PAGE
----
Humana and the fight against tuberculosis in countries like Malawi


Sailesi Kapalepale lives in the Mulanje district of Malawi. Some time ago she got sick: fever, cough, sweating, difficulty breathing, extreme tiredness... she couldn't even ride a bicycle anymore. At first Sailesi thought it was witchcraft, but in reality it was tuberculosis (TB). She discovered it when she went to the hospital and there underwent the corresponding diagnostic tests.

With the help of health technicians from our local partner DAPP Malawi, Sailesi completed anti-TB treatment, recovered and started cycling again.

In this video we see to what extent riding a bike again was a source of satisfaction for Sailesi. He was cured and felt useful again, being able to travel to other communities to see family and friends.

Humana People to People and the fight against tuberculosis

The organizations of the Federation Humana People to People develop different community health programs. Tuberculosis prevention and treatment programs are an example. These programs especially affect the most remote communities, made up of people with little information about health and difficult access to medical services. Community health workers have teams of volunteers to carry out door-to-door information and awareness campaigns.

The objective is to connect possible TB patients with health services and monitor them so that they continue treatments. In this way, the chances of the disease spreading decrease considerably. DAPP has been able to reach 1.4 million people with its TB awareness and training campaigns.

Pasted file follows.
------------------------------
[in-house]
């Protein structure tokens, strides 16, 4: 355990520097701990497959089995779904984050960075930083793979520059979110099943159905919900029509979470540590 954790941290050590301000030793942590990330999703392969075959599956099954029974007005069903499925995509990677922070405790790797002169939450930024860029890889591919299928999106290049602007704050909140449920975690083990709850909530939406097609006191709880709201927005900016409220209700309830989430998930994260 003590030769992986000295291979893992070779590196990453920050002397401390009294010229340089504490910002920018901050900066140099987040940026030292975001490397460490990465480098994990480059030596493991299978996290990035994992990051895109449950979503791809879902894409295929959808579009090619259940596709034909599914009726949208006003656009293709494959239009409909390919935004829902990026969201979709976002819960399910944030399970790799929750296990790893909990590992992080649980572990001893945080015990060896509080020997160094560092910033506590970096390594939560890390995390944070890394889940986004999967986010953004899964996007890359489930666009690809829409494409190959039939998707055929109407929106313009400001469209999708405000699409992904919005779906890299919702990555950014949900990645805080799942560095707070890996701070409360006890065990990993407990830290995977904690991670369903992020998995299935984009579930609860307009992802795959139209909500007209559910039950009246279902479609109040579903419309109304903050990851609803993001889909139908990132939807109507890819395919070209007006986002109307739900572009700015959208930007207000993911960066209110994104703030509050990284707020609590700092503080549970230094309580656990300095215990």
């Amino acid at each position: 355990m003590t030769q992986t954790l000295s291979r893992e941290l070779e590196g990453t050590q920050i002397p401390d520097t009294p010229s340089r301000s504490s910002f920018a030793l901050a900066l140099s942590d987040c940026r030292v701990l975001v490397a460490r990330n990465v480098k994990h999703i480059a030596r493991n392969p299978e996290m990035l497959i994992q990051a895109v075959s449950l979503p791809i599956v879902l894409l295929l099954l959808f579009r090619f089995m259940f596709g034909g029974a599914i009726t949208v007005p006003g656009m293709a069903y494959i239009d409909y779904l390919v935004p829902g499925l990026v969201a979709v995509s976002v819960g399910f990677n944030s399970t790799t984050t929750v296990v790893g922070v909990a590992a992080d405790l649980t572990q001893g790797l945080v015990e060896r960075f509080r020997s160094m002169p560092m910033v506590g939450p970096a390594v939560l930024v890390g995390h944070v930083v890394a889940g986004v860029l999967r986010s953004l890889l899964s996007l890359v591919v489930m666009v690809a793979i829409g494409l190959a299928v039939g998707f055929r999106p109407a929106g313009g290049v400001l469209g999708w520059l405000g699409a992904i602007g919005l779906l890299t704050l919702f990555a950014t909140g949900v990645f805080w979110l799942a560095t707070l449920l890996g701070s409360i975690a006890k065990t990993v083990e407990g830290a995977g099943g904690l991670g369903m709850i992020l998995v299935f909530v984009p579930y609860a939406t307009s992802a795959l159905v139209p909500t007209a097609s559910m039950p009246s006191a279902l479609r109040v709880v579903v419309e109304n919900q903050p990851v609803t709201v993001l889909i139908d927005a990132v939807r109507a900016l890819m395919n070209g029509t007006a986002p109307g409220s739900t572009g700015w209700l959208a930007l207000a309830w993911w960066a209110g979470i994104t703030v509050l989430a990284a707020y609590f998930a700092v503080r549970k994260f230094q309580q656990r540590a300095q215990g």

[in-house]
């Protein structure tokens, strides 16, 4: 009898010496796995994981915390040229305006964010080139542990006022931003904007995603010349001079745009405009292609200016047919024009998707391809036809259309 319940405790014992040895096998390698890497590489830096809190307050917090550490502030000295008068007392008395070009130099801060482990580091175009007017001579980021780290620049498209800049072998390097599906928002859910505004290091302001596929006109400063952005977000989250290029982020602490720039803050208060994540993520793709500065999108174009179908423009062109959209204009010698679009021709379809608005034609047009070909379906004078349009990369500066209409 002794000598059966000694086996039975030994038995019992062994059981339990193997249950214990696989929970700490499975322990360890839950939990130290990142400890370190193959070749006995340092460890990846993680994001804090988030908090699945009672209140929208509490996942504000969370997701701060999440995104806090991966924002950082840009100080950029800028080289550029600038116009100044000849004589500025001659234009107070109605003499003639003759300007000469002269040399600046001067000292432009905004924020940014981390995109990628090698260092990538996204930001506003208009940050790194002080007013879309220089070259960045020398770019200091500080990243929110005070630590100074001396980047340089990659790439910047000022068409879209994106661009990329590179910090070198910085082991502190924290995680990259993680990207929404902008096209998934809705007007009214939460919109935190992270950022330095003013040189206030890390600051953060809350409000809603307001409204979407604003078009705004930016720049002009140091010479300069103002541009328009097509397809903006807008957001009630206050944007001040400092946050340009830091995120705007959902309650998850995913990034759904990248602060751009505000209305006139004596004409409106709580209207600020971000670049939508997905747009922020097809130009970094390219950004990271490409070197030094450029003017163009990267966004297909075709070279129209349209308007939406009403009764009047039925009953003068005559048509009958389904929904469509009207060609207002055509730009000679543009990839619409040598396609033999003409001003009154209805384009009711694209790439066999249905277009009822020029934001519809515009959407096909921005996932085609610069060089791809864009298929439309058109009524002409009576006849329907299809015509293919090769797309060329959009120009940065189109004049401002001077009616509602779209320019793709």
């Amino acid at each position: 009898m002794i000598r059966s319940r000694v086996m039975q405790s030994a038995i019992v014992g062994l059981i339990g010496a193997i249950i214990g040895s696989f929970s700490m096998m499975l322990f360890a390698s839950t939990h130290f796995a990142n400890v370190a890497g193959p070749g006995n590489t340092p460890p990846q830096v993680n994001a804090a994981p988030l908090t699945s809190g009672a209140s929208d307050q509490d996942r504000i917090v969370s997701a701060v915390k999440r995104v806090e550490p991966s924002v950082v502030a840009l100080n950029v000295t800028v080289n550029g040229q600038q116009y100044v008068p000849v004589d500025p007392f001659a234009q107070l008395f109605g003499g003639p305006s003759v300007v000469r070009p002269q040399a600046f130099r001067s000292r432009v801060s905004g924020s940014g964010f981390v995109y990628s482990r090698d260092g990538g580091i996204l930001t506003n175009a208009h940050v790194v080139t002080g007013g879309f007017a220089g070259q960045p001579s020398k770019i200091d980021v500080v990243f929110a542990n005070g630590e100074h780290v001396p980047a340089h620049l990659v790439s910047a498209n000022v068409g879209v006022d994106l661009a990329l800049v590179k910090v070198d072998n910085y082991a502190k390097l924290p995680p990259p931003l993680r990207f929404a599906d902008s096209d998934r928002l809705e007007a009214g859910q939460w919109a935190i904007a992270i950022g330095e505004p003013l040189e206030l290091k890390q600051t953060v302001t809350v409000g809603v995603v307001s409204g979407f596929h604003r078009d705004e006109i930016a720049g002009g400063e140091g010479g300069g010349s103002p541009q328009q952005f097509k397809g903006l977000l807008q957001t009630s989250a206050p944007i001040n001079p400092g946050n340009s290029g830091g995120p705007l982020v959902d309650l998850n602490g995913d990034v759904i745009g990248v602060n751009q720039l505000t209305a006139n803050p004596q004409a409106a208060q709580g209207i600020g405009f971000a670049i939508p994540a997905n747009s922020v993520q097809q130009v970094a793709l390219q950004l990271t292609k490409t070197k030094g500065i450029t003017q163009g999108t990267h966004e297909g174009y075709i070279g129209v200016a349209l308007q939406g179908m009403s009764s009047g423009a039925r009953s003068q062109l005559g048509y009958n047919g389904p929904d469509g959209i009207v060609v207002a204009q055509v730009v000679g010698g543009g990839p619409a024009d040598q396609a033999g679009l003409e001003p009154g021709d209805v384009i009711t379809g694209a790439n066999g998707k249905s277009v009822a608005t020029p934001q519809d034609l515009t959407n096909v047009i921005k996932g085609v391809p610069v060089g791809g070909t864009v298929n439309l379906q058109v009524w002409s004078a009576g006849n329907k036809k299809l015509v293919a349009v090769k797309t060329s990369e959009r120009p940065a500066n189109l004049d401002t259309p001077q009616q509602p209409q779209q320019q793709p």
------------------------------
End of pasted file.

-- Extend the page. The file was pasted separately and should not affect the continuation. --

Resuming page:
Another fundamental element for families is to have support to start small gardens with which to improve their diet. This greatly helps patients recover.

Programs like DAPP Malawi often mean the difference between dying and returning to normal life, as tuberculosis is the second deadliest infectious disease in the world. In fact, it is the most common cause of death among patients with HIV/AIDS.

In countries like Spain or Portugal, little is said about tuberculosis. The disease is not truly eradicated, but its incidence is relatively low. In Spain, the tuberculosis rate in 2020 was 10.02 cases per 100,000 men, and 5.64 cases per 100,000 women. The average age of the patient was 42 years in women and 48 in the case of men. The districts of Porto and Lisbon are the ones with the most cases in Portugal, around 20 per 100,000 inhabitants.

Globally, the incidence rate is 3,900 cases per 100,000 inhabitants, most of which are in Asia and Africa.

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